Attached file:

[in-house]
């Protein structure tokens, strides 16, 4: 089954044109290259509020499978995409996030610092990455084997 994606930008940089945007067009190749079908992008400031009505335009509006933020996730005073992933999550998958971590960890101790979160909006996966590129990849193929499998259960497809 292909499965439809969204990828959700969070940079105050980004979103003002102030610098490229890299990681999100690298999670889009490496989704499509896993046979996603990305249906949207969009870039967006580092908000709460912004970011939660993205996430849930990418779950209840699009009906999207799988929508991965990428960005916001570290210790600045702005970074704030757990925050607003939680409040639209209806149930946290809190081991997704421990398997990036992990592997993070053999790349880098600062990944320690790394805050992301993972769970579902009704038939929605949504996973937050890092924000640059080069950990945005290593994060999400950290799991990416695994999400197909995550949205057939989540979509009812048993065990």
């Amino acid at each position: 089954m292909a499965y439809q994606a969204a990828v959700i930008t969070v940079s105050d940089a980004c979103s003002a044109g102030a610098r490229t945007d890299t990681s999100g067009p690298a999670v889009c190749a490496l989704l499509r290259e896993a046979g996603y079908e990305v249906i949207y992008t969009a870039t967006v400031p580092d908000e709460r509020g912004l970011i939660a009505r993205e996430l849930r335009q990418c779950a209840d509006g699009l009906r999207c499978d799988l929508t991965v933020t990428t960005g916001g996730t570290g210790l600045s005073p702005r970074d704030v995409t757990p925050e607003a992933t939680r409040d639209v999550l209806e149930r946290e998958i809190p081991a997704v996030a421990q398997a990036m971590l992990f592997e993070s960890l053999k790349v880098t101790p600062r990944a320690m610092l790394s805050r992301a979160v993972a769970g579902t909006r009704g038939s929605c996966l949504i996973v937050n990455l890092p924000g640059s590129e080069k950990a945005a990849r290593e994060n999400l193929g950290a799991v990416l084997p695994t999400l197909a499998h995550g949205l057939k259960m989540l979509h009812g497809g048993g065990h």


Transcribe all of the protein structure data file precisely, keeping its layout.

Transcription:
[in-house]
């Protein structure tokens, strides 16, 4: 089954044109290259509020499978995409996030610092990455084997 994606930008940089945007067009190749079908992008400031009505335009509006933020996730005073992933999550998958971590960890101790979160909006996966590129990849193929499998259960497809 292909499965439809969204990828959700969070940079105050980004979103003002102030610098490229890299990681999100690298999670889009490496989704499509896993046979996603990305249906949207969009870039967006580092908000709460912004970011939660993205996430849930990418779950209840699009009906999207799988929508991965990428960005916001570290210790600045702005970074704030757990925050607003939680409040639209209806149930946290809190081991997704421990398997990036992990592997993070053999790349880098600062990944320690790394805050992301993972769970579902009704038939929605949504996973937050890092924000640059080069950990945005290593994060999400950290799991990416695994999400197909995550949205057939989540979509009812048993065990």
């Amino acid at each position: 089954m292909a499965y439809q994606a969204a990828v959700i930008t969070v940079s105050d940089a980004c979103s003002a044109g102030a610098r490229t945007d890299t990681s999100g067009p690298a999670v889009c190749a490496l989704l499509r290259e896993a046979g996603y079908e990305v249906i949207y992008t969009a870039t967006v400031p580092d908000e709460r509020g912004l970011i939660a009505r993205e996430l849930r335009q990418c779950a209840d509006g699009l009906r999207c499978d799988l929508t991965v933020t990428t960005g916001g996730t570290g210790l600045s005073p702005r970074d704030v995409t757990p925050e607003a992933t939680r409040d639209v999550l209806e149930r946290e998958i809190p081991a997704v996030a421990q398997a990036m971590l992990f592997e993070s960890l053999k790349v880098t101790p600062r990944a320690m610092l790394s805050r992301a979160v993972a769970g579902t909006r009704g038939s929605c996966l949504i996973v937050n990455l890092p924000g640059s590129e080069k950990a945005a990849r290593e994060n999400l193929g950290a799991v990416l084997p695994t999400l197909a499998h995550g949205l057939k259960m989540l979509h009812g497809g048993g065990h």